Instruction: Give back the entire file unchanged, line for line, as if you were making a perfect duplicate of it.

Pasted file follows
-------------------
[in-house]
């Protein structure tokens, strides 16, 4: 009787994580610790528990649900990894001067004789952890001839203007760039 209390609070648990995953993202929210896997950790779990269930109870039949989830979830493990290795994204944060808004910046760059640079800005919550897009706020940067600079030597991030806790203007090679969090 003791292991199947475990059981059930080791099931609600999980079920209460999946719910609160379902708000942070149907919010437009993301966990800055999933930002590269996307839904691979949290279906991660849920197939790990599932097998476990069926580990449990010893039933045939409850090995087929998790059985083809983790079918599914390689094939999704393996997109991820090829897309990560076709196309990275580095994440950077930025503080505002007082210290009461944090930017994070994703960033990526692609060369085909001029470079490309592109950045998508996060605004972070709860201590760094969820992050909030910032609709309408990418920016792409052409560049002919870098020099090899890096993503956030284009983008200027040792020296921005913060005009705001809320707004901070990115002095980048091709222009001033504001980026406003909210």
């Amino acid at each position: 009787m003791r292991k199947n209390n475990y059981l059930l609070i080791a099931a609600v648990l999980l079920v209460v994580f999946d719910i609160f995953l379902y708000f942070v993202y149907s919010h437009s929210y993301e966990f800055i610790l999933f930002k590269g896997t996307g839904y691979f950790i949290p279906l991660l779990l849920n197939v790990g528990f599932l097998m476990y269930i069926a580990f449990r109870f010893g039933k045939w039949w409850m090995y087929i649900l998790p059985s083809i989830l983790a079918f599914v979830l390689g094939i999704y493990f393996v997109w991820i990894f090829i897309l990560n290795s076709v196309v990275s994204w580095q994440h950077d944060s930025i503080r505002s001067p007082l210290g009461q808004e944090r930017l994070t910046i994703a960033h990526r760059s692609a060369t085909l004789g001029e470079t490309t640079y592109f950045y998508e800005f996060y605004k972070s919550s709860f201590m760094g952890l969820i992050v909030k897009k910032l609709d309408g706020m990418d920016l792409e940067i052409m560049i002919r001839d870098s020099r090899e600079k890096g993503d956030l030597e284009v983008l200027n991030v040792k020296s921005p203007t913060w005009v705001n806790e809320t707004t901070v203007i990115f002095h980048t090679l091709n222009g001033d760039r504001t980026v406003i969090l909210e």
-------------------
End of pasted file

[in-house]
């Protein structure tokens, strides 16, 4: 009787994580610790528990649900990894001067004789952890001839203007760039 209390609070648990995953993202929210896997950790779990269930109870039949989830979830493990290795994204944060808004910046760059640079800005919550897009706020940067600079030597991030806790203007090679969090 003791292991199947475990059981059930080791099931609600999980079920209460999946719910609160379902708000942070149907919010437009993301966990800055999933930002590269996307839904691979949290279906991660849920197939790990599932097998476990069926580990449990010893039933045939409850090995087929998790059985083809983790079918599914390689094939999704393996997109991820090829897309990560076709196309990275580095994440950077930025503080505002007082210290009461944090930017994070994703960033990526692609060369085909001029470079490309592109950045998508996060605004972070709860201590760094969820992050909030910032609709309408990418920016792409052409560049002919870098020099090899890096993503956030284009983008200027040792020296921005913060005009705001809320707004901070990115002095980048091709222009001033504001980026406003909210």
């Amino acid at each position: 009787m003791r292991k199947n209390n475990y059981l059930l609070i080791a099931a609600v648990l999980l079920v209460v994580f999946d719910i609160f995953l379902y708000f942070v993202y149907s919010h437009s929210y993301e966990f800055i610790l999933f930002k590269g896997t996307g839904y691979f950790i949290p279906l991660l779990l849920n197939v790990g528990f599932l097998m476990y269930i069926a580990f449990r109870f010893g039933k045939w039949w409850m090995y087929i649900l998790p059985s083809i989830l983790a079918f599914v979830l390689g094939i999704y493990f393996v997109w991820i990894f090829i897309l990560n290795s076709v196309v990275s994204w580095q994440h950077d944060s930025i503080r505002s001067p007082l210290g009461q808004e944090r930017l994070t910046i994703a960033h990526r760059s692609a060369t085909l004789g001029e470079t490309t640079y592109f950045y998508e800005f996060y605004k972070s919550s709860f201590m760094g952890l969820i992050v909030k897009k910032l609709d309408g706020m990418d920016l792409e940067i052409m560049i002919r001839d870098s020099r090899e600079k890096g993503d956030l030597e284009v983008l200027n991030v040792k020296s921005p203007t913060w005009v705001n806790e809320t707004t901070v203007i990115f002095h980048t090679l091709n222009g001033d760039r504001t980026v406003i969090l909210e």